Monday, 18 August 2014

How to get decent sound out of a Contact Microphone

How do piezos work?
Piezo comes from the Greek word “to squeeze”, which is the basis of how they function. Inside of a piezo material, there are electric charges which are fixed relative to the shape of the material. So, when the material is squeezed, the charges move with the material and create a voltage. This can also work in reverse, such that applying a voltage can cause the material to shrink or expand. A representative drawing of this is shown below.

Figure 2 – Piezo material being compressed and realigning internal dipole charges.
Examples of good amplifier circuits are shown above. You will note the 10kohm resistors in series with the amplifier inputs. These limit the in-rush of current in case of large voltage spikes, and help protect the amplifiers. The diodes on the op-amp clamp the voltage to the supply rails. The JFET has an internal diode, as do some op-amps, so external diodes are not strictly necessary. Although the voltage produced by a piezo can be quite large, the current is extremely small, so the 10kohm resistor is usually enough to protect your circuit.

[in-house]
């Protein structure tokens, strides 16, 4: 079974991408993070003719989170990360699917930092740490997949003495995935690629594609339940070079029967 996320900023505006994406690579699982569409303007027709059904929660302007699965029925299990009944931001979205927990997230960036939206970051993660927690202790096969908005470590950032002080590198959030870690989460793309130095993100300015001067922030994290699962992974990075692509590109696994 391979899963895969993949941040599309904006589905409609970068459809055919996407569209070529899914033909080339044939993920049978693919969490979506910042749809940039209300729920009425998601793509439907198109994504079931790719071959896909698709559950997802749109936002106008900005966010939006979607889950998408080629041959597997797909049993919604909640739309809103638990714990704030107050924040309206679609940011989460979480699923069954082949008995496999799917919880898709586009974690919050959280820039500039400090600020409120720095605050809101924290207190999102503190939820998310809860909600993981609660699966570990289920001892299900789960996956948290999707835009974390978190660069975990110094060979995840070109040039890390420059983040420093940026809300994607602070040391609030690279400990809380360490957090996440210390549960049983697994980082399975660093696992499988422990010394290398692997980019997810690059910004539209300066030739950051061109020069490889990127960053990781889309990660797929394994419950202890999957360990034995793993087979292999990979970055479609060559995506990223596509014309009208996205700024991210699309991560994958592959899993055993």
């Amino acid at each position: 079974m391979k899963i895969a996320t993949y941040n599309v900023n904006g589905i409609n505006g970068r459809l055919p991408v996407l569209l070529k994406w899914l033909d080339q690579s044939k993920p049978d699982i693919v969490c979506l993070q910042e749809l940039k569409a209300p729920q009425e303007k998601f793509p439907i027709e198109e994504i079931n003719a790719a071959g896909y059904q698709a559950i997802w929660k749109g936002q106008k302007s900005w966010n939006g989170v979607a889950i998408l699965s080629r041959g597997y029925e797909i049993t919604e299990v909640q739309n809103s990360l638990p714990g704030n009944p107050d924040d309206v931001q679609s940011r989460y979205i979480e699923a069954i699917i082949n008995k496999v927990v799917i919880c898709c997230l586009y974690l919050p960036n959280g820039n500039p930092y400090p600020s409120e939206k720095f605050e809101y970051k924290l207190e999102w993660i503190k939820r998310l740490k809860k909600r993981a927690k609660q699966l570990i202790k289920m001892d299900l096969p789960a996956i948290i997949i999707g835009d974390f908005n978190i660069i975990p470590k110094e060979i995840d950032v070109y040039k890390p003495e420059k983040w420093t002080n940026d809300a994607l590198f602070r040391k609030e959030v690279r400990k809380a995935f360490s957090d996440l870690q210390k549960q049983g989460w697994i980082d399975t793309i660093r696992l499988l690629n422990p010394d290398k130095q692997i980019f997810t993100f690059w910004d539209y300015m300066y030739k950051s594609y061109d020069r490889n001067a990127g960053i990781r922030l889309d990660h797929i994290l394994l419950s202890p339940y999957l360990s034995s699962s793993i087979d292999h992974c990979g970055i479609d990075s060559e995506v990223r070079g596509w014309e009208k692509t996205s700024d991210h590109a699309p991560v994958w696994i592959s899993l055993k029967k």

Figure 4 – Example piezo circuits with high-impedance input, and input protection.

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